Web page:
Raiders Season Review Part III: You Can’t Keep the Ball Forever

This article is part of our series reviewing the Canberra Raiders 2018 National Rugby League season. You can check out Part I here and Part II here.

BY DAN

The thing about Rugby League is you can’t keep the ball forever. It’s a big part of the game.

You might even say distinctive.

This is not a scientific fact, but it seems to me that good sides overcome adversity. Most adversity in Rugby League is based around not having the ball. It’s not shock that Sunday’s Grand Final featured the two best defences in the competition. The ebb and flow of the game goes against you occasionally. You gotta hold the line.

For the Canberra Raiders, their style of play was predicated on scoring way more than the other team. In Part II we outlined the high velocity but also high variance attack they pursued that goal with.  Much was made of the fact that the Raiders almost finished the 2018 season with the ignominy of being the first team to lead the competition in scoring but not make the finals. Souths spared them that embarrassment, but the discussion highlighted that while the Raiders offence was fine, their defence was not.

raiders

Unfortunately, because you can’t keep the ball forever, the Raiders were often a good defensive set away from winning games. In 2018 they failed often, and spectacularly. And when it did, only perfection on the other side of the ball was enough to carry them to victory.

Sidebar: Pick you ‘favourite’ close loss and it has an incredible defensive lapse in it that turned the game.  Giving up a 16 point lead in Brisbane only happens because of Blake Austin’s shenanigans on the right edge. The Panthers comeback in round 21 is based on three tries in eight minutes. Or my personal favourite – the Warriors running the almost exact same set twice in a row. Hit up left, hit up left, sweeping movement right, momentum play-the-ball, big hit up, field goal. It was no one players fault. It was a fault of structure, of enthusiasm, of coaching and playing. It was so awful it was almost beautiful.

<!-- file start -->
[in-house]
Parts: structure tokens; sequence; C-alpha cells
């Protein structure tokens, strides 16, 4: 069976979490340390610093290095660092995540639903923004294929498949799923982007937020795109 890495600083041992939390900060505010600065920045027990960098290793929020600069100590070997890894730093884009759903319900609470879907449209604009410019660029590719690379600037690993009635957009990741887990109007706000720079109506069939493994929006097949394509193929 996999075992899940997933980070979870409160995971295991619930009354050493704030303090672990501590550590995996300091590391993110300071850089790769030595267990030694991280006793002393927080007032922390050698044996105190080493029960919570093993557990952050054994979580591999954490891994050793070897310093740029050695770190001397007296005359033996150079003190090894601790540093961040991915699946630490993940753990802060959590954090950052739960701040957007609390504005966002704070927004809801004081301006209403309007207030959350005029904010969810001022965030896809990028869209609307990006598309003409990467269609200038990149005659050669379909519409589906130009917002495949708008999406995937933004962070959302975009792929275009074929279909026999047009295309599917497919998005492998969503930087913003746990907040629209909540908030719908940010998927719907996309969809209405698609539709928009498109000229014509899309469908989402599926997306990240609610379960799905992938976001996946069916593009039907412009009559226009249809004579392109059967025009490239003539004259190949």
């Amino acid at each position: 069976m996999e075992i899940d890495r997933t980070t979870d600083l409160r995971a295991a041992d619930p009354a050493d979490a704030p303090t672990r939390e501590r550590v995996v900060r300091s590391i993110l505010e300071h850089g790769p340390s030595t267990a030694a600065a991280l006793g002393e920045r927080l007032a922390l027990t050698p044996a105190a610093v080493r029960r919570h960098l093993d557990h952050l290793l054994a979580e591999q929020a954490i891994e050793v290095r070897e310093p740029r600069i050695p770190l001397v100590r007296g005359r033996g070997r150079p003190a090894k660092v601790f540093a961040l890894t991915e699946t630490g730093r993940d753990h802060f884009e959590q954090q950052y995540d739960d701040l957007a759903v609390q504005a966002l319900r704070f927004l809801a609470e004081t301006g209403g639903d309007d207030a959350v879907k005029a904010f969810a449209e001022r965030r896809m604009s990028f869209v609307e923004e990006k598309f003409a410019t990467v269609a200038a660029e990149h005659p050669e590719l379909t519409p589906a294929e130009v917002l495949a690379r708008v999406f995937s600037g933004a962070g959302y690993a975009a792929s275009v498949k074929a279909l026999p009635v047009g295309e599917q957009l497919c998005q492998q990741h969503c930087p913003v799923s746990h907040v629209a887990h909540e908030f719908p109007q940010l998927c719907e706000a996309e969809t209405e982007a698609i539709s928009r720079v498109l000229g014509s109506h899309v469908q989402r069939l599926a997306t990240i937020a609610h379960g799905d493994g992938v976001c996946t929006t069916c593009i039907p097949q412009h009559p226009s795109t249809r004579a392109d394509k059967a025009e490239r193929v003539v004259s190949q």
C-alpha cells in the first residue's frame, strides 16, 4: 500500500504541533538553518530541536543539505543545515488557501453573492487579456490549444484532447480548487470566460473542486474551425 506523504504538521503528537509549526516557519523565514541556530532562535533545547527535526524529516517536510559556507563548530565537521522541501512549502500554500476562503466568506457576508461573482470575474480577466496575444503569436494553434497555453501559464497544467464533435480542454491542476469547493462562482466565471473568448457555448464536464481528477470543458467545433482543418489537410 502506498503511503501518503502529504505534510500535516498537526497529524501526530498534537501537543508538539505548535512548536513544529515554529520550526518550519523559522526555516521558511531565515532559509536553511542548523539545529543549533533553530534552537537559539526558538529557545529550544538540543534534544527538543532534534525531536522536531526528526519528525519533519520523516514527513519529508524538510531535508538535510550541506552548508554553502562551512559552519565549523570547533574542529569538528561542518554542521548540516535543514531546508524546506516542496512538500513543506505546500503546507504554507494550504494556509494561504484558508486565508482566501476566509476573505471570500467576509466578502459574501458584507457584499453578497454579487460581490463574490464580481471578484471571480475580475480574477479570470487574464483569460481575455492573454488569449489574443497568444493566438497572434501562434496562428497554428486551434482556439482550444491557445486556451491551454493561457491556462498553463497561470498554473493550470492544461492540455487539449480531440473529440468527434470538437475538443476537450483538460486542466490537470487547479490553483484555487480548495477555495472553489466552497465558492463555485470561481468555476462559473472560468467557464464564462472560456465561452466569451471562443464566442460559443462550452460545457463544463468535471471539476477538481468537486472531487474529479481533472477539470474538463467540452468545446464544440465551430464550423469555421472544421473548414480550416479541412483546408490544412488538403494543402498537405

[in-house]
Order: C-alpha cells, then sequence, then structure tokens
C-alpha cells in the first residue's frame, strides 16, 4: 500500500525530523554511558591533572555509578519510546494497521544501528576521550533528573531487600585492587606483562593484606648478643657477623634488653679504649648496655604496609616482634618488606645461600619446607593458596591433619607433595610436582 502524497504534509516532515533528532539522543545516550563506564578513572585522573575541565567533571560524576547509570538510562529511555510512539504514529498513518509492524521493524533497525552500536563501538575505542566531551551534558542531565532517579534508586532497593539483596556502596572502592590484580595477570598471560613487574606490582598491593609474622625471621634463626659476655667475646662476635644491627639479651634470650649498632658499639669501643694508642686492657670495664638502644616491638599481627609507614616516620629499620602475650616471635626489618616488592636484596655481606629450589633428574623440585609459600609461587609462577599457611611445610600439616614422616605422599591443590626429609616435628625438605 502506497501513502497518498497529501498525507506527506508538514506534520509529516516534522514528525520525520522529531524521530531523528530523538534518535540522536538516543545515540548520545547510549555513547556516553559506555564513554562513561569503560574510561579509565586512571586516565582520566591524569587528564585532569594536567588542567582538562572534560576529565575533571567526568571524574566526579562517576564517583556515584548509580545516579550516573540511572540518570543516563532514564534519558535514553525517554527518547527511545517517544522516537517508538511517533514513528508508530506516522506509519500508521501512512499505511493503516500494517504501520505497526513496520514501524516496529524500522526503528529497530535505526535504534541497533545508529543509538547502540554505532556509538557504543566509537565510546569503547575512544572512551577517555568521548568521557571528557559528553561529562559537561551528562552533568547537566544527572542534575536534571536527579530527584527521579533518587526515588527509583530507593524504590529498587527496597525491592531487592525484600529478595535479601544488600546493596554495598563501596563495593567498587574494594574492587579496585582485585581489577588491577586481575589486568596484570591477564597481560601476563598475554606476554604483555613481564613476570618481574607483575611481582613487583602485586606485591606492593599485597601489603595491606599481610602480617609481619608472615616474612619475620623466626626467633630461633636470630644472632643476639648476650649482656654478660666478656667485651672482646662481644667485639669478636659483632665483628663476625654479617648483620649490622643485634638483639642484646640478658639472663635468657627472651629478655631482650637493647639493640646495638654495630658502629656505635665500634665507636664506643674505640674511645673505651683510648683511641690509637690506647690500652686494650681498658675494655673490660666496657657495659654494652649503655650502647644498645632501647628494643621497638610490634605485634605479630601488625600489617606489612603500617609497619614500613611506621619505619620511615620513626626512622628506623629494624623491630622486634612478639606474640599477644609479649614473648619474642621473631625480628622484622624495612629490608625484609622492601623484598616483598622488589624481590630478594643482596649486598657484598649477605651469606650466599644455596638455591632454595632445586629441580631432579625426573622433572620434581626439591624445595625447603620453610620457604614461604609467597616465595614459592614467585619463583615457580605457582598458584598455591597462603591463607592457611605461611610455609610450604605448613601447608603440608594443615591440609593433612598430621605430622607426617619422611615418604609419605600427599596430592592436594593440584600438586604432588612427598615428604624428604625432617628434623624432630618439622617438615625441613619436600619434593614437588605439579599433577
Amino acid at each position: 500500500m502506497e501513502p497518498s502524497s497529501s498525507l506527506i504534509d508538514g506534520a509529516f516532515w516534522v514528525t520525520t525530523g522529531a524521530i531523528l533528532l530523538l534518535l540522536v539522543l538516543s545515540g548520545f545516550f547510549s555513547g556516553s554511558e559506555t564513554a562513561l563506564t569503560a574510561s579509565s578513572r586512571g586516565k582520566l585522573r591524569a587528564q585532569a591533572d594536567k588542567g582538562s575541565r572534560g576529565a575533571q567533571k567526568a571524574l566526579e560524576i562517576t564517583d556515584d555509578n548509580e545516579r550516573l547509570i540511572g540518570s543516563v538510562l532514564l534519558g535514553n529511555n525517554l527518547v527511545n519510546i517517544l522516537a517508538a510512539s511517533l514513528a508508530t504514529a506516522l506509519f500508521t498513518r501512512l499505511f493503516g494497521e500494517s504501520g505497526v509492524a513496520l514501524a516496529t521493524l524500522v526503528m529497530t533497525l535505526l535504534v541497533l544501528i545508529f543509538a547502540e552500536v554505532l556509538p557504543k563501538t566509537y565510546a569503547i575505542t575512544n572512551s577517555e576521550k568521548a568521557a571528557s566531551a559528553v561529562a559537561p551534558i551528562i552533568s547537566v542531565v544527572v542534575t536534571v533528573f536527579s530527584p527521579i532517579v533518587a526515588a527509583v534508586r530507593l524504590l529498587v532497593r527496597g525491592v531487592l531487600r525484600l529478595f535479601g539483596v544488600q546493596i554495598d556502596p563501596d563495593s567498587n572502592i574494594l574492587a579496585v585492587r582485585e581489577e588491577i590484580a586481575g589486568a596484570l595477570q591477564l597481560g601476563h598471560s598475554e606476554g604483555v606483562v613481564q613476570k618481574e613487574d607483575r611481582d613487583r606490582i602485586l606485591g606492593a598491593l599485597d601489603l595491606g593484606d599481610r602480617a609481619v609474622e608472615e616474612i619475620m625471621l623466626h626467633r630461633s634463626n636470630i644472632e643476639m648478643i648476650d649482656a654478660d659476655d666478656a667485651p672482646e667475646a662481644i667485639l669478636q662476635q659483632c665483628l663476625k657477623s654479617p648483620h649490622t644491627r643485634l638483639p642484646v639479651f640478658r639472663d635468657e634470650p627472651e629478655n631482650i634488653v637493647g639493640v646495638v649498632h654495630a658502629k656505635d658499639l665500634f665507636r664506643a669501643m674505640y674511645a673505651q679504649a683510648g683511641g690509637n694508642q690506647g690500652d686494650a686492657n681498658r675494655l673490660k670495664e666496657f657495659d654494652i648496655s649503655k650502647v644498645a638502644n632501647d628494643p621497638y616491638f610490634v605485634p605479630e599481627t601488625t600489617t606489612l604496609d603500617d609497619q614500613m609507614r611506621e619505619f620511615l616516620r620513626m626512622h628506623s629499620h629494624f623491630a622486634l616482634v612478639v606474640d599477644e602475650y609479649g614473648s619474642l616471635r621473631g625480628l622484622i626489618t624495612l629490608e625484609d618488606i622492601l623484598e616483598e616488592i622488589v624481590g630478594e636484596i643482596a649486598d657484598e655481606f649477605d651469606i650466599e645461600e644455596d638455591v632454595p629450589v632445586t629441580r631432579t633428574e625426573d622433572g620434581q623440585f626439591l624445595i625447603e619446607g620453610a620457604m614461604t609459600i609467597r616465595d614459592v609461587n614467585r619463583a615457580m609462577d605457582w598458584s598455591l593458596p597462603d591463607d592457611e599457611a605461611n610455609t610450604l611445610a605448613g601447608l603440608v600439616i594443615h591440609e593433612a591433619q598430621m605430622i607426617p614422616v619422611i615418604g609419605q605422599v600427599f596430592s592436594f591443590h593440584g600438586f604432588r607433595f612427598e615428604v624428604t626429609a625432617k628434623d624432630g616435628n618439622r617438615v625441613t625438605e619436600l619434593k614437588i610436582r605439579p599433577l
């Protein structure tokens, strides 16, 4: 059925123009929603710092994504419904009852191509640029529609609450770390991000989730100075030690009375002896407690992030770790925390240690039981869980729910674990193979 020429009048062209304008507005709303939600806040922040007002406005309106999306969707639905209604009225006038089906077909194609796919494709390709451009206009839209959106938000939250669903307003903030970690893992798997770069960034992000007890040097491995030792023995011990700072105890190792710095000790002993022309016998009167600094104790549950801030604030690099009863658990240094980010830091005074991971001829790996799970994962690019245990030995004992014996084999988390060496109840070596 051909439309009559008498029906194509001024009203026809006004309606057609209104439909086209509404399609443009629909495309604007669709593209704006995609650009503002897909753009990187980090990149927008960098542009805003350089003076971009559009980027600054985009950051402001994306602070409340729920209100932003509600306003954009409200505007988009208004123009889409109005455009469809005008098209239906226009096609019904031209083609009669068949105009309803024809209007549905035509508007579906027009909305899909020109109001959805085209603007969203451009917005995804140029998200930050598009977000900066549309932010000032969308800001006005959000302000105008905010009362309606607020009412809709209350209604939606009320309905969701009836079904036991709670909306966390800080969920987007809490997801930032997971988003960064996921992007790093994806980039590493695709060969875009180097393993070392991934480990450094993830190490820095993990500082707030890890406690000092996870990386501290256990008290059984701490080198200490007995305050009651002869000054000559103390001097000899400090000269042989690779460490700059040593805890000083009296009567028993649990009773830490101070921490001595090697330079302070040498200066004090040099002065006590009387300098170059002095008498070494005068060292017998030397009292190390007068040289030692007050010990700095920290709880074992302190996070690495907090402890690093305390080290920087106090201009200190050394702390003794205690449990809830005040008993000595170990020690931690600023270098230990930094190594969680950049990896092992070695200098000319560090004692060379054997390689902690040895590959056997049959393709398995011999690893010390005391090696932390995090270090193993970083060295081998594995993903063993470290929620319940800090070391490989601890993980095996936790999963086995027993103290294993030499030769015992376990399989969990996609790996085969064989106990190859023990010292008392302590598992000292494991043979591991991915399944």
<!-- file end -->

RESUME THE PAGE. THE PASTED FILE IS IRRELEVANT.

Why Plan A Failed

The Canberra Raiders had the fifth worst defence in the competition in terms of points across the season. At a macro level that’s a bad sign for your chances of making the finals. In the NRL era the only side to win the competition with such a leaky ship was the 2005 Wests Tigers, and outside of that year only the 2006 Raiders, 2007 Cowboys and 2009 Broncos have made the finals. In 2018 The Raiders conceded 0.61 points per set, good for equal 3rd worst in the competition. For comparison the Roosters averaged 0.19 points per set in the finals (shouts to Cleartheobstruction.com…again).

Sidebar: If you ever get bored, go look at the 2005 and 2001 season ladders. Truly bizarre. No one played defence in 2005, and the 2001 Eels scored over 900 points which is insane and a good reminder that Brian Smith was an underappreciated genius.

It’s not really a mystery in terms of the specific as to what went wrong. Every week the defence collapsed in the same way. The middle was put under pressure, forcing the edges into decisions they got wrong too many times. Big defenders like Shannon Boyd, Junior Paulo and Josh Papalii are fine when Canberra are dominant in the game and the set. But when possession turn, none of these men were capable of wresting it back through their defence.

It reflects the fact that a quickening of the nature of play across the NRL. ‘Eyes up’ football is back in style, with the best sides seeking to win the middle with pace. Big men like Papalii, Boyd and Paulo are quickly becoming a luxury rather than a necessity. For example, Papalii is below average defender in the middle on many metric, making 17 per cent less tackles than average for a big-minute, middle-defender, and having 26 per cent more ineffective tackles than average.

defensive efficency middles
Look at me stealing from cleartheobstruction.com

Paulo and Boyd would unlikely to fair better on such metrics. These men have trouble with quicker forwards, let alone dynamite middle spine-men like Damien Cook or James Tedesco. It’s no surprise the Raiders most defensively efficient middle-forward was Sia Soliola.

So as the middle began to heave under the pressure of quicker oppositions, the edges were forced to be very good in order to cover for them. You don’t need to reminded what happened there. Blake Austin is one of the worst edge defenders in the competition. This isn’t so much because he misses tackles – he was actually a very efficient defender when he made the right decision (81.6 per cent tackle efficiency, and average defender for a half according to the advanced stats). But he so often sold out the men on both sides of him because he either ran out of the line, helped in when he didn’t need to, failed to help on his inside shoulder, or simply tackled no one.